Stars Align Director Offers Sequel Update
Director Akane Kazuki confirms that he still has plans to continue his sports anime Stars Align, despite its ill-timed cancellation.
There are still plans to continue Stars Align.
Clarifying his previous statement that there were "no plans to produce more episodes" after the scrapped episode 13, director Akane Kazuki tweeted, "I'm very sorry to say that I still haven't found a production company or a company willing to fund the production of the sequel to 'Stars Align.' Therefore, I have not been able to gather the animators to produce 'Stars Align.' However, I am preparing to make episodes 13 to 24 someday."
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Kazuki denied the rumor that there was a movie being developed that would conclude the show's story and further explained the nature of the Stars Align Special Fan Movie, a short released on YouTube in May 2020. The short showed the anime's various characters, now in high school, two years after the finale of the anime's first season. Kazuki explained that the fan movie was "made up of scenes taken from the scenario of episode 13" and answered, "Why did the story suddenly start two years later, and what happened to the story of Maki and Toma that was directly connected to episode 12? I plan to make it so that you can understand it when you watch the completed episode 13."
While production on the anime has come to a halt because of a lack of funding, based on these tweets, Kazuki clearly still plans to complete the anime's story and even has some unused animation and material from later episodes at the ready.
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Directed by Akane Kazuki of TheVision of Escaflowne fame, the 2019 sports anime Stars Align (Hoshiai no Sora) was a cult favorite series with a significant overseas fanbase. The anime was originally supposed to run for 24 episodes, so when the network canceled the series 12 episodes in, confused fans spent over a year waiting to see if the series would ever be completed.
Stars Align is an original sports anime about a boys' soft tennis team. The series centers on Maki, a child from a broken and abusive home, who joins tennis enthusiast Toma and enlivens his school's declining soft tennis club. Although a sports anime, Stars Align was equally a coming of age drama about each of the boys' personal lives. The series accrued a notable cult following, particularly overseas in North America, and its cancellation, which came after a very dark cliffhanger, has been long lamented by its fans.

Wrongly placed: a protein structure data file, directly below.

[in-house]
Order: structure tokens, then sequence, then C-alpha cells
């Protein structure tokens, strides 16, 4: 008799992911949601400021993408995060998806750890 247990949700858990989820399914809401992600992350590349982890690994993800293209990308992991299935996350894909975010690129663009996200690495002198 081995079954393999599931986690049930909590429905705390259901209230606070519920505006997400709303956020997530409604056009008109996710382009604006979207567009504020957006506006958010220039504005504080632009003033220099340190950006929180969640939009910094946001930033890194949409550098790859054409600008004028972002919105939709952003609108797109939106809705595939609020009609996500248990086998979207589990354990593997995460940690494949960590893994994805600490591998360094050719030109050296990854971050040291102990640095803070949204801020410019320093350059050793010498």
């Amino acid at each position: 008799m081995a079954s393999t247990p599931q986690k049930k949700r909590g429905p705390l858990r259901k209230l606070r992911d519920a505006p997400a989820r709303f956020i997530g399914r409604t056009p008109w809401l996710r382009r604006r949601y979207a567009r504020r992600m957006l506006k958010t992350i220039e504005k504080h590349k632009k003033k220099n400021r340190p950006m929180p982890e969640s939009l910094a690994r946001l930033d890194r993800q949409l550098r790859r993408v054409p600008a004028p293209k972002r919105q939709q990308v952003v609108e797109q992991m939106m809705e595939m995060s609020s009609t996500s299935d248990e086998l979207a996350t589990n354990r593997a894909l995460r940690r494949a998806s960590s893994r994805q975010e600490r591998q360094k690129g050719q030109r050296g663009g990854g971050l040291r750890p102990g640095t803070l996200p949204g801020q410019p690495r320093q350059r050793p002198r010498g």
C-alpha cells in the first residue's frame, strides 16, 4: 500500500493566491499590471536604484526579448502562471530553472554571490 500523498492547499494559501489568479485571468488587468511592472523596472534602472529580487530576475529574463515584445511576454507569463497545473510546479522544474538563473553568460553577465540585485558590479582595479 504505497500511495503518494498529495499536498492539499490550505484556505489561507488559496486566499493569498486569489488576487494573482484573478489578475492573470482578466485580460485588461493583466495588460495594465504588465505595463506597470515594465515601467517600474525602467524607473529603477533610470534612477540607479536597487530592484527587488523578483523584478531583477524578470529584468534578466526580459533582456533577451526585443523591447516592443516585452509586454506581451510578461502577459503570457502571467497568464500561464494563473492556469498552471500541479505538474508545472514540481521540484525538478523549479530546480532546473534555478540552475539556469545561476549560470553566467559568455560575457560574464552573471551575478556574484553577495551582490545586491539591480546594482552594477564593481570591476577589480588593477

6 Anime That Were Huge DisappointmentsAbout The Author
Lydia LiVecchi is a Canadian-based writer, editor, and story-telling enthusiast. She has a Masters Degree in English Literature and now works as an anime news writer for CBR. Her greatest dream is to become a Mario Tennis pro. Talk to her about sports anime @LillyLi97 on Twitter.
The series focuses on a middle school’s boys’ soft tennis club, which is soon due to be disbanded. We follow the boys as they grow and experience life together through all the things that happen while playing tennis in their club.
Original Character Design
Animation Character Design, Animation Director
- Airing Date
- October 2019
- Fall 2019
- Theme Songs
Opening: Suisou (Fish Tank) by Megumi Nakajima
- Official Site
Stars Align is the indie darling of the most recent anime season: a slice-of-life sports drama about a middle school tennis club that quickly gained attention for focusing on issues rarely discussed in such a grounded setting — particularly its inclusion of two sensitively written trans characters (one nonbinary, one a trans man). Week after week, the show paired the team’s journey to win just one match and prevent their club from being disbanded with glimpses into the boys’ home lives, which often revealed the many faces of parental abuse, from neglect and physical abuse to controlling helicopter parenting.
That’s not to say the show is relentlessly bleak, as its sometimes painfully earnest monologues are balanced with keenly-written scenes of goofy adolescent awkwardness. But it is the kind of show that knows its own relevance and is willing to drag important topics into the light even if it means being as blunt as a two-by-four.
Stars Align just feels like something special. The series initially drew in viewers with its big-name director Kazuki Akane, best known in the US for 90s fantasy mecha series The Vision of Escaflowne. But it kept them hooked with its emotional rawness and beautiful tennis sequences. It’s the kind of show that might look a little dated in a decade, but it hardly matters because of the difference it can make for viewers and media right now. It’s also, unfortunately, literally only half of the story.
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Allegedly, Stars Align was originally planned to run for 24 episodes. Mere months before it was meant to air, that number was cut in half, leaving the creative team with a choice: they could either severely hack down the story to fit it into 12 episodes, as there was no time to retool from the ground up, or they could go ahead with what they’d initially planned and end at the story’s midpoint. They chose the latter, ending with the team having technically accomplished its “win one game” goal but with many, many unresolved familiar subplots and a brutal cliffhanger in the last few minutes.